Why the Election Results are So Distressing – Grief

    This is not about losing an election, and this is not about sour grapes

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    Now that reality is starting to sink in after the results of the recent American election, many people are feeling strong emotions of grief.  But this is not about losing or winning an election, and this is not about sour grapes.  This is much more about how we have been shown the very different worldviews as evidenced by the ideals and campaigns of the two very different candidates.


    Clinton and her supporters have faith in an America comfortable with diversity.  A country where your sexual orientation, skin color, gender, or religion are not about moral defects or liabilities.  Clinton’s campaign was all about connection, inter-dependency, and inclusion. It was about reaching higher, about breaking glass ceilings and building bridges that include everyone.

    While Trump and his supporters have clearly demonstrated that they want a very different America, and their votes confirmed that.  One that is primarily Christian, straight, and white.  His campaign was focused on generating fear, and supporting isolation and exclusion.  The grief we feel is about their vision for the future, and of what they want for the country.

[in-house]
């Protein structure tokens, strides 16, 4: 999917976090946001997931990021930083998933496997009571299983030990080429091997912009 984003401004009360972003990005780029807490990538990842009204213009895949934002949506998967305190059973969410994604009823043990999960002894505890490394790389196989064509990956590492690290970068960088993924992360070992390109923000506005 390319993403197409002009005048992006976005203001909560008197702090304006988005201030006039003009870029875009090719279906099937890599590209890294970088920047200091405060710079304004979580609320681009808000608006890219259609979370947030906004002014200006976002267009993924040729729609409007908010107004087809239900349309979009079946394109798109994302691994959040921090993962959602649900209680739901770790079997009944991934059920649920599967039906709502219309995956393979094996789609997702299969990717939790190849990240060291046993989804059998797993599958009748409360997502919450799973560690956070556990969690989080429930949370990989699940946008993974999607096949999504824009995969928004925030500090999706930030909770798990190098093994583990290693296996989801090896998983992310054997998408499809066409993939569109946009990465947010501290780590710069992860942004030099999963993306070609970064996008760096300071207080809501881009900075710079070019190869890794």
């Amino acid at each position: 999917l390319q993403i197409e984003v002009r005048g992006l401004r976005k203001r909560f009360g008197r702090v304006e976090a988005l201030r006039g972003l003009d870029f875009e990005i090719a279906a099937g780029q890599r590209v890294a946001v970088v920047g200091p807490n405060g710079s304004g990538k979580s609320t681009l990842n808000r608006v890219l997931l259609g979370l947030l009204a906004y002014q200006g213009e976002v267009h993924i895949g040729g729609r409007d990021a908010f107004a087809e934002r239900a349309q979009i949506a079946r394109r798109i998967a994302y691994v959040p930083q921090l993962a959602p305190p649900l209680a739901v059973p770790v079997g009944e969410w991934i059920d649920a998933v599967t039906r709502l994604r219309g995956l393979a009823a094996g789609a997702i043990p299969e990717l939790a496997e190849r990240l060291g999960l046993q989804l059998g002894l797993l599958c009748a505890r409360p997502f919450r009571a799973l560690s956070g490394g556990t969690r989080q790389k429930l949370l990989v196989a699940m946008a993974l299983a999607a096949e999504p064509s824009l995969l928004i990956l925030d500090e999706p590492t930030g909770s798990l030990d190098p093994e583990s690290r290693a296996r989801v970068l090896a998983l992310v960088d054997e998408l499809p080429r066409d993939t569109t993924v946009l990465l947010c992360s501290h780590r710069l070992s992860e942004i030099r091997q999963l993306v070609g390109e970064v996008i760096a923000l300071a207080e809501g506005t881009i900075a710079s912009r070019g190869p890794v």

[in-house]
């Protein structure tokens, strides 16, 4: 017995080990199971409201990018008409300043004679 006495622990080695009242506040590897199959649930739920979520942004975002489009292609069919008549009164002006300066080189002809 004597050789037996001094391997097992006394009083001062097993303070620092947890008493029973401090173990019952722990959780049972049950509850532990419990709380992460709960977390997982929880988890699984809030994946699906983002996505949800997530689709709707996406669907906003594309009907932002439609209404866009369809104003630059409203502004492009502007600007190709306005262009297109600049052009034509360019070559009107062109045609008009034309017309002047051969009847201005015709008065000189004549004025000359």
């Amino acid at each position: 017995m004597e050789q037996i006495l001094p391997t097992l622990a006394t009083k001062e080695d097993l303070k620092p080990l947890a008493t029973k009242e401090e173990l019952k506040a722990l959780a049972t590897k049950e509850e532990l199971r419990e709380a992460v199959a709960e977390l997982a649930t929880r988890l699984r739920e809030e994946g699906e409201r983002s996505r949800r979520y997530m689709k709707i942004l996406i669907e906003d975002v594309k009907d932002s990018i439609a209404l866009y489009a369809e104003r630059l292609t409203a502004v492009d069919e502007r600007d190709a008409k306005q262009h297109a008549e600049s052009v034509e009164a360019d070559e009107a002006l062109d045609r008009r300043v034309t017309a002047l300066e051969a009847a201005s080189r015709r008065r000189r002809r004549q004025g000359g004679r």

Stop for a moment and consider what the Trump supporters are now endorsing – anti-women, anti-Muslims, anti-color, anti-LGBTQ, and any forms of bullying are now acceptable.  The grief so many feel is not the political defeat, but the defeat for humanism.  The grief so many feel is the clear evidence that the United States is now a country that will be less kind, less available to an enormous portion of its own population, and over-all, it will be less safe.  Social media is already posting examples of this with the attacks on blacks and Muslims in their own neighborhoods because Trump supporters feel they have a legitimate right to do so.

    Trump’s campaign promises repeated this over and over – those who feel vulnerable will now be left out, those voices have been silenced will not be safe to speak out, those who feel less than and marginalized will be pushed out into the dark, those who because of their color or religion are now considered inferior.  And the votes by the Trump supporters confirmed this.


    This campaign was not about politics, who was a better candidate, whose ideals are better than the other, or not even about the differences between a blue or red state.  This campaign has shone a light on the hostilities and rampant racism against minorities, the disregard and crassness directed at women, and the ‘in your face’ ugliness of their politics and upcoming policies.  And now this intolerance, hatred, bigotry, and fear have been sanctified by their friends, families, and neighbors.  That is why grief is one of the strongest emotions right now.  This is a deep loss for all of us around the world – a loss of faith in the United States we thought we knew.